The location was easy to find, and the relatives were buried in proximity to each other. I first came upon the stone indicating the burial of my great grandparents Joseph Landes and Sadie Lustig Landes. Directly behind their graves were Joseph’s parents, Moses Landes and Bertha Jereslawitz Landes. Across the path were the graves of Joseph’s sister, Sadie Landes Paltiel Goldenberg, and her husband Adolph Goldenberg. Behind the resting place of Moses was Joseph’s brother, Charles Landes, and Charles’ wife Clara.
I wasn’t able to gain much new knowledge from this trip other than Hebrew names in some instances, but it was an opportunity for me to solemnly contemplate the life of an immigrant in the late nineteenth century and ask some questions with the hope that somehow they might be listening. The inscription for Bertha confirmed the death certificate I had, though it listed her parents’ last name as Goldenberg, is the correct certificate.
I still have many questions about the travels of Moses, Bertha, and their family, presumably from Romania throughout Europe, making their way to England, then Canada, and finally arriving in New York City by the early twentieth century. There is still so much I don’t know.That day, I also visited New Montefiore Cemetery on Long Island. My grandmother passed away just over three years ago, and I attended the burial here. I came back to visit her, Marcia Kerstman Landes and my grandfather, Herbert Landes, whom I had never met. I am named after Herbert; we share the same Hebrew name.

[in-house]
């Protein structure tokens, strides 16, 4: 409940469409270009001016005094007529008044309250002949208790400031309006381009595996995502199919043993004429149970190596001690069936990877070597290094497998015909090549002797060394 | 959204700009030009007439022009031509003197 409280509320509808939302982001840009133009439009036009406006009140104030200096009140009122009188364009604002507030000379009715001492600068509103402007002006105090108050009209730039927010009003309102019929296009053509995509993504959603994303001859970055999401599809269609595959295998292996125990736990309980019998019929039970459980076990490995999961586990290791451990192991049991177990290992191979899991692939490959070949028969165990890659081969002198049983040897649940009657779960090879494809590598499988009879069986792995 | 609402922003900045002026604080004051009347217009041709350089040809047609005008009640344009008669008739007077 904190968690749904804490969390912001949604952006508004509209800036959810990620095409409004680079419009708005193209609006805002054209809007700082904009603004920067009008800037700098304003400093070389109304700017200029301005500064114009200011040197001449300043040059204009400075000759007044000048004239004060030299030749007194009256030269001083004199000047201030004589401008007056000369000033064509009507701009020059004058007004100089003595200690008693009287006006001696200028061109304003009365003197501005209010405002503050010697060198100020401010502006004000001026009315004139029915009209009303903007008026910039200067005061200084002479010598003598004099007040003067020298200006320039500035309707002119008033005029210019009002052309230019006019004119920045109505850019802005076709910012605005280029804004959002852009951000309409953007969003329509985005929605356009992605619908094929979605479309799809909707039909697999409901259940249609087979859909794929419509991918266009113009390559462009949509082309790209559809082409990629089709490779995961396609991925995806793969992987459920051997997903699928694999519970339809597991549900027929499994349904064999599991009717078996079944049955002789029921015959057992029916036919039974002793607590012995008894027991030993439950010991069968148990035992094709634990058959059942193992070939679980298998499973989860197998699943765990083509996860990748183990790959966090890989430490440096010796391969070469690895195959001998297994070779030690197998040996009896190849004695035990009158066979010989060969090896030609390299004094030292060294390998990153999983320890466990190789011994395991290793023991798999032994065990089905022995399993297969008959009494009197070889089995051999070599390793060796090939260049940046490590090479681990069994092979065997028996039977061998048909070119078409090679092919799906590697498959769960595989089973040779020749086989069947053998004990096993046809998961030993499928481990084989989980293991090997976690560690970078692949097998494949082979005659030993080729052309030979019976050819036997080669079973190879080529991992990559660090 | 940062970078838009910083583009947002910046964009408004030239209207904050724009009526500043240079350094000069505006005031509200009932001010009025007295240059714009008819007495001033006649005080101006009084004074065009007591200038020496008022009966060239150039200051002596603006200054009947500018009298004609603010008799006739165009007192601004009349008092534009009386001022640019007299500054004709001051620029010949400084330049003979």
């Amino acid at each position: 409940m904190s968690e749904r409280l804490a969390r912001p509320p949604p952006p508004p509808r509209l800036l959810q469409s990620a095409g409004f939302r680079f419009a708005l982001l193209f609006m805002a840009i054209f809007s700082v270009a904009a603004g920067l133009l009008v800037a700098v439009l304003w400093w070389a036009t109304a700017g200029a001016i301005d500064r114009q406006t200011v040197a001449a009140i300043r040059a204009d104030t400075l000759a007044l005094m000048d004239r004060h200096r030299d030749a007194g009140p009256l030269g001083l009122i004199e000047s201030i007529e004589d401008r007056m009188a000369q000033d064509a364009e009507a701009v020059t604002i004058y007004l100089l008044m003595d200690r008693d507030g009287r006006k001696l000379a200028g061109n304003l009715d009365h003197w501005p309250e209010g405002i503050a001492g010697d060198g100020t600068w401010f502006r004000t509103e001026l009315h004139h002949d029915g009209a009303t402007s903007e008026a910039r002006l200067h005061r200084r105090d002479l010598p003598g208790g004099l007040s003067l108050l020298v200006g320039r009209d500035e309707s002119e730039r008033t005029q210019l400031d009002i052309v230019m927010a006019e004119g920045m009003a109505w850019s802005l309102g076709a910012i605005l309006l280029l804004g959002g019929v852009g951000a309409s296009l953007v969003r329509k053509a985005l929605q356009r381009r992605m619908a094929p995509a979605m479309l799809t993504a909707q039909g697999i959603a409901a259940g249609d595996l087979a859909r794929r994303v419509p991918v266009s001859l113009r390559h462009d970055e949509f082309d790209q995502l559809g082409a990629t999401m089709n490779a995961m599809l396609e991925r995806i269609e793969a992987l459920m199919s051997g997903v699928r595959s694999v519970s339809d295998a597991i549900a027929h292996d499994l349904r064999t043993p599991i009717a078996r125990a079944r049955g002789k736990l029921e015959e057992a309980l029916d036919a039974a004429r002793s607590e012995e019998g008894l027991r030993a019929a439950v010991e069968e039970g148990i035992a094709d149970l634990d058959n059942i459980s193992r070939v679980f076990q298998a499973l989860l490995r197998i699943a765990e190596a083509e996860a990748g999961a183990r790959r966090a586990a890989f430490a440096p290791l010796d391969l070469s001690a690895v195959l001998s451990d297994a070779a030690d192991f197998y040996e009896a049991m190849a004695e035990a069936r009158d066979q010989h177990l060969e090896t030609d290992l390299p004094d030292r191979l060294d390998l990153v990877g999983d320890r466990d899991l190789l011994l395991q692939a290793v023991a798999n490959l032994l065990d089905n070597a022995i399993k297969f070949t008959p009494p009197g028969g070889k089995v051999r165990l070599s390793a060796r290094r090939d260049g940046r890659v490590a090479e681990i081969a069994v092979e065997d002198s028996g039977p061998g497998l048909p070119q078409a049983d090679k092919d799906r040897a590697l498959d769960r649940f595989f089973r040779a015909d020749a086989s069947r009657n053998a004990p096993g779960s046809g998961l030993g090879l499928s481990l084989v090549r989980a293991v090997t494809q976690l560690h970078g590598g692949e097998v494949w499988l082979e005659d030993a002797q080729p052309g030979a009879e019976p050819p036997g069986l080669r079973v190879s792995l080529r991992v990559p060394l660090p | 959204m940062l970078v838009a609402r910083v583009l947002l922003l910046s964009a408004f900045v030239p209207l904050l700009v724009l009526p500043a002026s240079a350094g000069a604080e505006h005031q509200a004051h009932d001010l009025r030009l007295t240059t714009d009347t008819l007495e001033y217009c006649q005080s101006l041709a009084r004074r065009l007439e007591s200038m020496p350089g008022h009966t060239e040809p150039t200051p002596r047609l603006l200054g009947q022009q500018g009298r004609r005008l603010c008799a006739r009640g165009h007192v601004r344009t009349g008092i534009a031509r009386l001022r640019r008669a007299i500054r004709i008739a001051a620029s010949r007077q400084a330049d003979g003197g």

Also buried in New Montefiore Cemetery is my cousin, Alan, who died of HIV/AIDS at the age of 34. After some searching, I was able to find his resting place.
New Montefiore is located near a number of cemeteries, and on my way there, I passed Beth Moses Cemetery. I confirmed this was the cemetery where my maternal grandfather, Seymour Berman, was resting, so I stopped there as well. Seymour’s grave was easy to find. It appears that his Hebrew name isn’t correct on the stone, or if not incorrect, doesn’t match my previous information. I haven’t studied the language since high school, but his ketubah clearly indicates his name is יהושע בר שמואל (Yehoshua bar Shmuel), while the engraving offers the alternative ישעיה בר שאול װאלף (Isaiah bar Shaol Volf). This is the first confirmation I’ve found that Seymour’s father’s given name was Samuel Wolff, not just Samuel.
If I find myself with more time of exploring, I will visit Samuel Wolff Berman’s resting place at Mount Hebron Cemetery in Flushing, New York, and I’d like to visit the New York addresses of my ancestors, particularly where the buildings and houses in which they lived are still standing.